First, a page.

Join Date: Jun 2005
Location: Edmonton, Alberta
Posts: 1,524
Mentioned: 0 Post(s)
Tagged: 0 Thread(s)
Quoted: 0 Post(s)
Ok, I signed up for the Yahoo group.

For the new things you've suggested, nothing has changed their either. Our poor Jack has a pretty boring life with no changes.

When I read the first post about hydrotherapy I wondered why I'd never thought of it. It was the first thing we'd do with horses with injuries, but somehow I never made the connection to do the same with my dog.

I'm off to bed for now, but I'll do some reading about raw diets. Do either of you have suggestions on where I should look, or should I just Google it and see where it leads me?

Thanks!

Kim - Wife to Liam , Unschooly mama to Nick (10/00) Lily (09/05) and Olivia (07/09)
KimProbable is offline  
#7 of 14 Old 04-19-2007, 02:06 AM
 
christyb's Avatar
 
Join Date: Feb 2007
Posts: 201
Mentioned: 0 Post(s)
Tagged: 0 Thread(s)
Quoted: 0 Post(s)
Here's a Yahoo group of rawfeeders:

http://pets.groups.yahoo.com/group/rawfeeding/

It has more than 8,000 members, the archives are chock full of great info and the members are more than willing to help.

Some websites to check out:

http://www.drdomore.com/ (watch the video)
http://rawfed.com/
http://rawfeddogs.net/
http://rawlearning.com/

Here are the basics:

Raw meat, organs and bones only (80% meat/10% bones/10% organs - 5% liver and 5% all other organs). No veggies, fruits or grains. Feed 2%-5% of your dog's ideal weight. Feed 1x per day. Start with chicken (unenhanced) and when you have no digestive issues for 2 weeks then introduce another protein source, 2 weeks with no digestive issues then it's time to introduce another protein source and so on. Feed big - stay away from drumsticks and wings unless they are attached to the whole chicken! Stay away from ground pre-made raw - way too much bone and you miss out on the many wonderful benefits of feeding whole bone and it's really expensive! Do not feed beef bones or any recreation bones. The bone you feed should be edible bone.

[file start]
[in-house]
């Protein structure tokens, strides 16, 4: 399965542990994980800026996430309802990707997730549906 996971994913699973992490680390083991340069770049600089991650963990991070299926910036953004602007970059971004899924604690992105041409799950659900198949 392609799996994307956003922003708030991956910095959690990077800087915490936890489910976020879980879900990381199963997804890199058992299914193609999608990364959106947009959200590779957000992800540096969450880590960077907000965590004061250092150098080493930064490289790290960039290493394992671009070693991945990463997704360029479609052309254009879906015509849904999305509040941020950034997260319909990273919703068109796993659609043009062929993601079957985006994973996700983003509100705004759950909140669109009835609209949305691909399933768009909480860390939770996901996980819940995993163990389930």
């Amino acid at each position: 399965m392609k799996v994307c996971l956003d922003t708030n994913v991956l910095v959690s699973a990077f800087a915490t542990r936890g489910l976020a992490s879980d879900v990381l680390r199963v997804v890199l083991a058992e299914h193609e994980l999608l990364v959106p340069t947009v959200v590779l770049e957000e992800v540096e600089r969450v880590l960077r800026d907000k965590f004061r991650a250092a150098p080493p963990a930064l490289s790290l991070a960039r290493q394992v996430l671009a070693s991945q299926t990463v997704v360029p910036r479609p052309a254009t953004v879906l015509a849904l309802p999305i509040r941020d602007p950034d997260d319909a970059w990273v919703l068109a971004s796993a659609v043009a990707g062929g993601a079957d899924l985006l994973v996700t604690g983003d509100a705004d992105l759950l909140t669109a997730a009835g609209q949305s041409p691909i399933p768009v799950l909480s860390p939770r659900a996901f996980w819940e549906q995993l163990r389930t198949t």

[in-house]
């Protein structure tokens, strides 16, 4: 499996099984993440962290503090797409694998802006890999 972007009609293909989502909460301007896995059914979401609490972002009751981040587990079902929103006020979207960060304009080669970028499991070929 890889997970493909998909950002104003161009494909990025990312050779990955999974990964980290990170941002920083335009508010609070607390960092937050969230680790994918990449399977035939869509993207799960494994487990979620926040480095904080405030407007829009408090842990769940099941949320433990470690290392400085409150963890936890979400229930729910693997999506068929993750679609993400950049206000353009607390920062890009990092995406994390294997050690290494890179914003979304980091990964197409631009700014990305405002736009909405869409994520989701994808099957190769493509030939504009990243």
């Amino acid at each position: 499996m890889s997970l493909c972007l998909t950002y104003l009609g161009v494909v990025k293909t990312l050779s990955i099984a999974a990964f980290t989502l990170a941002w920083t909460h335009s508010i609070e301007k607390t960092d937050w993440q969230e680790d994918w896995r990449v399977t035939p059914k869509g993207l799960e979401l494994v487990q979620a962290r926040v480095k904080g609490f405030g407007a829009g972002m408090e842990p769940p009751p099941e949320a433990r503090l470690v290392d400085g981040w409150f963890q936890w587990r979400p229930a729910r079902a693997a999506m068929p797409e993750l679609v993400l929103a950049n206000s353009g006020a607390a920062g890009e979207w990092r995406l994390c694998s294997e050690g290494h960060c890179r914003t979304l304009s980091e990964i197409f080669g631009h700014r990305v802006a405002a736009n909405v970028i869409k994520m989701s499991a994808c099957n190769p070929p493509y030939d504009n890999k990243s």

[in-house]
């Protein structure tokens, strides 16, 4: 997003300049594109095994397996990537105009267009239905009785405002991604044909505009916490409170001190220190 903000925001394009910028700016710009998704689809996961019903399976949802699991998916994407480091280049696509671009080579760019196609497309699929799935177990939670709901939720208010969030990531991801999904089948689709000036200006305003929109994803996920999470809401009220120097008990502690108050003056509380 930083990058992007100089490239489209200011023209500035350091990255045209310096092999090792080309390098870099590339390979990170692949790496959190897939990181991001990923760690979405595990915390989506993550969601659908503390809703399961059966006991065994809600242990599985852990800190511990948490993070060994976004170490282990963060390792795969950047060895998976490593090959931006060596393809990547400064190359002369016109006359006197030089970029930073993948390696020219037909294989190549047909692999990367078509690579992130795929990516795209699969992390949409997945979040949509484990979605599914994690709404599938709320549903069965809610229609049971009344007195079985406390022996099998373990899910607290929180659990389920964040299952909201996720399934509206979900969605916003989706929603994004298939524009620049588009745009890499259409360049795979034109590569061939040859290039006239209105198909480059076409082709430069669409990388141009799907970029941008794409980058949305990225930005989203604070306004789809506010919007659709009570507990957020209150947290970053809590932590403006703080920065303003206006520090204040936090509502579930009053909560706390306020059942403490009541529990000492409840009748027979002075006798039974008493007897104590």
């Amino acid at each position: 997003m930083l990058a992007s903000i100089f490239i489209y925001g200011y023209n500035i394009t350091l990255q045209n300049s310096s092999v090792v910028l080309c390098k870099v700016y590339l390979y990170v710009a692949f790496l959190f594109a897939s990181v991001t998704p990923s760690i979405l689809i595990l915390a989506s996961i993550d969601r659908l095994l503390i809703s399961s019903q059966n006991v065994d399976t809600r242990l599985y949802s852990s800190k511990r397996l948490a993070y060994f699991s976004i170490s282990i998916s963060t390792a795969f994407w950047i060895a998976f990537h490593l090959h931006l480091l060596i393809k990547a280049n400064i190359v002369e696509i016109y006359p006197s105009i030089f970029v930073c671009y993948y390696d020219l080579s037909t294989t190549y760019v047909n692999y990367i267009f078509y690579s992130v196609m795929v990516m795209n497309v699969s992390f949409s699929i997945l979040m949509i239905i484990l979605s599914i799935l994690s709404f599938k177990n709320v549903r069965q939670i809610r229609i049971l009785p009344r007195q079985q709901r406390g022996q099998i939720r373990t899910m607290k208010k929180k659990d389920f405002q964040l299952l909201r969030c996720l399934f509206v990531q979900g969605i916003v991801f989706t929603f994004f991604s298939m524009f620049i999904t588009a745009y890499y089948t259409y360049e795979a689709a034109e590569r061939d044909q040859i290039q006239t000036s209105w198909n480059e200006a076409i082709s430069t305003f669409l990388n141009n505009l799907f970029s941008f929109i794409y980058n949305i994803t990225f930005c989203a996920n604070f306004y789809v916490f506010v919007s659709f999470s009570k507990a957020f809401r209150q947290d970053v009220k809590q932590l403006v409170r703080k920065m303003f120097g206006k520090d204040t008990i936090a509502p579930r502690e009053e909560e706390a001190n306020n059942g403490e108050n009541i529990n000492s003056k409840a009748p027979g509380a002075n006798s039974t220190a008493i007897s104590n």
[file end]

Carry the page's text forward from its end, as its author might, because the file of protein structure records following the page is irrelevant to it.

Hope that helps!
christyb is offline  
#8 of 14 Old 04-19-2007, 01:41 PM
 
k9rider's Avatar
 
Join Date: Sep 2006
Location: Looking for a few good goats...
Posts: 1,687
Mentioned: 0 Post(s)
Tagged: 0 Thread(s)
Quoted: 0 Post(s)
Quote:
Originally Posted by christyb View Post
Here's a Yahoo group of rawfeeders:

http://pets.groups.yahoo.com/group/rawfeeding/

It has more than 8,000 members, the archives are chock full of great info and the members are more than willing to help.

Some websites to check out:

http://www.drdomore.com/ (watch the video)
http://rawfed.com/
http://rawfeddogs.net/
http://rawlearning.com/

Here are the basics:

Raw meat, organs and bones only (80% meat/10% bones/10% organs - 5% liver and 5% all other organs). No veggies, fruits or grains. Feed 2%-5% of your dog's ideal weight. Feed 1x per day. Start with chicken (unenhanced) and when you have no digestive issues for 2 weeks then introduce another protein source, 2 weeks with no digestive issues then it's time to introduce another protein source and so on. Feed big - stay away from drumsticks and wings unless they are attached to the whole chicken! Stay away from ground pre-made raw - way too much bone and you miss out on the many wonderful benefits of feeding whole bone and it's really expensive! Do not feed beef bones or any recreation bones. The bone you feed should be edible bone.

Hope that helps!